Ancient Monuments

History on the Ground

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Bowl barrow 200m south-east of Well Combe

A Scheduled Monument in Meads, East Sussex

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Latitude: 50.7506 / 50°45'2"N

Longitude: 0.2625 / 0°15'45"E

OS Eastings: 559700.987778

OS Northings: 96991.309

OS Grid: TV597969

Mapcode National: GBR MVF.TD2

Mapcode Global: FRA C7F3.B2P

Entry Name: Bowl barrow 200m south-east of Well Combe

Scheduled Date: 1 November 1963

Last Amended: 13 January 1994

Source: Historic England

Source ID: 1007876

English Heritage Legacy ID: 20189

County: East Sussex

Electoral Ward/Division: Meads

Built-Up Area: Eastbourne

Traditional County: Sussex

Lieutenancy Area (Ceremonial County): East Sussex

Church of England Parish: Eastbourne St John,Meads

Church of England Diocese: Chichester


The monument includes a bowl barrow situated on a gentle east-facing slope on
a rise in an area of chalk downland. The barrow survives as a mound 19m in
diameter and 1m high surrounded by a ditch from which material was quarried
during the construction of the monument. The ditch is no longer visible at
ground level, having become infilled over the years, but survives as a buried
feature c.3m wide.

The site of the monument is shown on the attached map extract.
It includes a 2 metre boundary around the archaeological features,
considered to be essential for the monument's support and preservation.

Source: Historic England

Reasons for Scheduling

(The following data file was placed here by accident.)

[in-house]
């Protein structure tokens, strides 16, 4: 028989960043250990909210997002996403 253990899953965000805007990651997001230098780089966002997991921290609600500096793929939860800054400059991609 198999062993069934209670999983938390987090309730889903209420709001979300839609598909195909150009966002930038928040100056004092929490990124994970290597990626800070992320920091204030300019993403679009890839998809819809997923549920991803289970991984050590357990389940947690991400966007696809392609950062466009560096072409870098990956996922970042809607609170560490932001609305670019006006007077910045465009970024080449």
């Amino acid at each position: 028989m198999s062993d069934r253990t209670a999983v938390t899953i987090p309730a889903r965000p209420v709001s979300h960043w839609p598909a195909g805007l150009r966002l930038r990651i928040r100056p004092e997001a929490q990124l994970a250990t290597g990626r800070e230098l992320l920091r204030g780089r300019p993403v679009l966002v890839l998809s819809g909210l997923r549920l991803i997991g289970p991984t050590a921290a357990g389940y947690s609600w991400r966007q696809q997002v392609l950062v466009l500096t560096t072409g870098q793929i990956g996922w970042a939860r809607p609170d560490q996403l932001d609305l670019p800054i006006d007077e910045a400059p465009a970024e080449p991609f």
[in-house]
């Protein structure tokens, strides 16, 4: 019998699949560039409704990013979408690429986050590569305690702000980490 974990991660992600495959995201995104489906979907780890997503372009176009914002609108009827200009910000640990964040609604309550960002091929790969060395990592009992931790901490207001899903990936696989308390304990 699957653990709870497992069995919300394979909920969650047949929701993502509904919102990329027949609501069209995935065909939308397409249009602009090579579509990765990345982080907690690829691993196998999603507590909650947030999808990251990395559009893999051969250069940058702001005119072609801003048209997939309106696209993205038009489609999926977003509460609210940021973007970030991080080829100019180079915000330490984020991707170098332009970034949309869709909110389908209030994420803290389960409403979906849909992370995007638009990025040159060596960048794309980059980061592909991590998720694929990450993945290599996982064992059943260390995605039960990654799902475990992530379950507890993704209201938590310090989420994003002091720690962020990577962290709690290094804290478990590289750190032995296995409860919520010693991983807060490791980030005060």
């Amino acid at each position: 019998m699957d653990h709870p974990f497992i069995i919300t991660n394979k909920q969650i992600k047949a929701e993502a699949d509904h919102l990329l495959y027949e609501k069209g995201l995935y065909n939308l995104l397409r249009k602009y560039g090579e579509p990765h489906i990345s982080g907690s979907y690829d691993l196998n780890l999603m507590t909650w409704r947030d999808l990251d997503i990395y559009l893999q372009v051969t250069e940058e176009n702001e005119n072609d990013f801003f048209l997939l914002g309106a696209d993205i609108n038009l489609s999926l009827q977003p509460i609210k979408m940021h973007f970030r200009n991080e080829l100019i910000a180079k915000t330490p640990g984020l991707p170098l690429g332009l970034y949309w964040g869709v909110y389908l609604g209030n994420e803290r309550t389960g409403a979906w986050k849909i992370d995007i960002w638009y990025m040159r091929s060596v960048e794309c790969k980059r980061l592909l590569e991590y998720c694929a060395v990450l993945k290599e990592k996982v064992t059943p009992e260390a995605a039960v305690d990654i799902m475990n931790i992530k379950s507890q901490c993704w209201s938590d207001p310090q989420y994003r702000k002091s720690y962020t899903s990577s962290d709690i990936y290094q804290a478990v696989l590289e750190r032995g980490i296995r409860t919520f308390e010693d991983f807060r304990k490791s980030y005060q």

Bowl barrows, the most numerous form of round barrow, are funerary monuments
dating from the Late Neolithic period to the Late Bronze Age, with most
examples belonging to the period 2400-1500 BC. They were constructed as
earthen or rubble mounds, sometimes ditched, which covered single or multiple
burials. They occur either in isolation or grouped as cemeteries and often
acted as a focus for burials in later periods. Often superficially similar,
although differing widely in size, they exhibit regional variations in form
and a diversity of burial practices. There are over 10,000 surviving bowl
barrows recorded nationally (many more have already been destroyed), occurring
across most of lowland Britain. Often occupying prominent locations, they are
a major historic element in the modern landscape and their considerable
variation of form and longevity as a monument type provide important
information on the diversity of beliefs and social organisations amongst early
prehistoric communities. They are particularly representative of their period
and a substantial proportion of surviving examples are considered worthy of

Despite some disturbance caused by animal burrowing, the bowl barrow 200m
south-east of Well Combe survives well and contains archaeological remains and
environmental evidence relating to the monument and the landscape in which it
was constructed. As part of a wider concentration of Bronze Age burial mounds
surviving in the area, it contributes to our understanding of the nature and
scale of human occupation on the Downs during the Bronze Age period.

Source: Historic England


Books and journals
Grinsell, L V, 'Sussex Archaeological Collections' in Sussex Barrows, , Vol. 72, (1934)

Source: Historic England

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